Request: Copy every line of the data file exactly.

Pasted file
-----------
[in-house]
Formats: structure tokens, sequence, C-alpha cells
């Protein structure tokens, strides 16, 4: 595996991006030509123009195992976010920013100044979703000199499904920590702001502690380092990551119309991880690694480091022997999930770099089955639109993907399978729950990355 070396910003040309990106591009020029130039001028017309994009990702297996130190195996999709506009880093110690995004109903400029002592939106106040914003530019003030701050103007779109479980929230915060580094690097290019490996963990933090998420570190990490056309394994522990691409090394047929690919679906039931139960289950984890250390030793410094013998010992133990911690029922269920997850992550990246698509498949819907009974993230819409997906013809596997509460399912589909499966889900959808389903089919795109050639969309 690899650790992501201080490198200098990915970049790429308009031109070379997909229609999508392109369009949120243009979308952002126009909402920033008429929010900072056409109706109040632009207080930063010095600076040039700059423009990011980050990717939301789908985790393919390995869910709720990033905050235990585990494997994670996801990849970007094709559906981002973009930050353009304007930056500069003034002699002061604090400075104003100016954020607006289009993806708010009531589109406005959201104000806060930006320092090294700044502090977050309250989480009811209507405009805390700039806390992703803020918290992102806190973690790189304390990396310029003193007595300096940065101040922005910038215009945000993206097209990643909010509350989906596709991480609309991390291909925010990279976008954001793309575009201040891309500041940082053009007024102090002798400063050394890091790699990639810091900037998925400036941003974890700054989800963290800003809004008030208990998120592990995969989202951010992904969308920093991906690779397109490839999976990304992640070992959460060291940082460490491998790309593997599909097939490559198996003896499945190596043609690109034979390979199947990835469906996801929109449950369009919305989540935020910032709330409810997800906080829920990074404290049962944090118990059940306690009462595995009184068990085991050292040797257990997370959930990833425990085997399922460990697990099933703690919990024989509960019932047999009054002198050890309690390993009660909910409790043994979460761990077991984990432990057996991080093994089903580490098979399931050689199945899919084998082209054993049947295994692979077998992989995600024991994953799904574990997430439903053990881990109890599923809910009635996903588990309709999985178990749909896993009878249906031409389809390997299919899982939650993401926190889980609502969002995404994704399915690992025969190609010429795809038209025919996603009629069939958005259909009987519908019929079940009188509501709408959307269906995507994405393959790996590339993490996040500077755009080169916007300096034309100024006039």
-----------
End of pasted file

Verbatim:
[in-house]
Formats: structure tokens, sequence, C-alpha cells
């Protein structure tokens, strides 16, 4: 595996991006030509123009195992976010920013100044979703000199499904920590702001502690380092990551119309991880690694480091022997999930770099089955639109993907399978729950990355 070396910003040309990106591009020029130039001028017309994009990702297996130190195996999709506009880093110690995004109903400029002592939106106040914003530019003030701050103007779109479980929230915060580094690097290019490996963990933090998420570190990490056309394994522990691409090394047929690919679906039931139960289950984890250390030793410094013998010992133990911690029922269920997850992550990246698509498949819907009974993230819409997906013809596997509460399912589909499966889900959808389903089919795109050639969309 690899650790992501201080490198200098990915970049790429308009031109070379997909229609999508392109369009949120243009979308952002126009909402920033008429929010900072056409109706109040632009207080930063010095600076040039700059423009990011980050990717939301789908985790393919390995869910709720990033905050235990585990494997994670996801990849970007094709559906981002973009930050353009304007930056500069003034002699002061604090400075104003100016954020607006289009993806708010009531589109406005959201104000806060930006320092090294700044502090977050309250989480009811209507405009805390700039806390992703803020918290992102806190973690790189304390990396310029003193007595300096940065101040922005910038215009945000993206097209990643909010509350989906596709991480609309991390291909925010990279976008954001793309575009201040891309500041940082053009007024102090002798400063050394890091790699990639810091900037998925400036941003974890700054989800963290800003809004008030208990998120592990995969989202951010992904969308920093991906690779397109490839999976990304992640070992959460060291940082460490491998790309593997599909097939490559198996003896499945190596043609690109034979390979199947990835469906996801929109449950369009919305989540935020910032709330409810997800906080829920990074404290049962944090118990059940306690009462595995009184068990085991050292040797257990997370959930990833425990085997399922460990697990099933703690919990024989509960019932047999009054002198050890309690390993009660909910409790043994979460761990077991984990432990057996991080093994089903580490098979399931050689199945899919084998082209054993049947295994692979077998992989995600024991994953799904574990997430439903053990881990109890599923809910009635996903588990309709999985178990749909896993009878249906031409389809390997299919899982939650993401926190889980609502969002995404994704399915690992025969190609010429795809038209025919996603009629069939958005259909009987519908019929079940009188509501709408959307269906995507994405393959790996590339993490996040500077755009080169916007300096034309100024006039």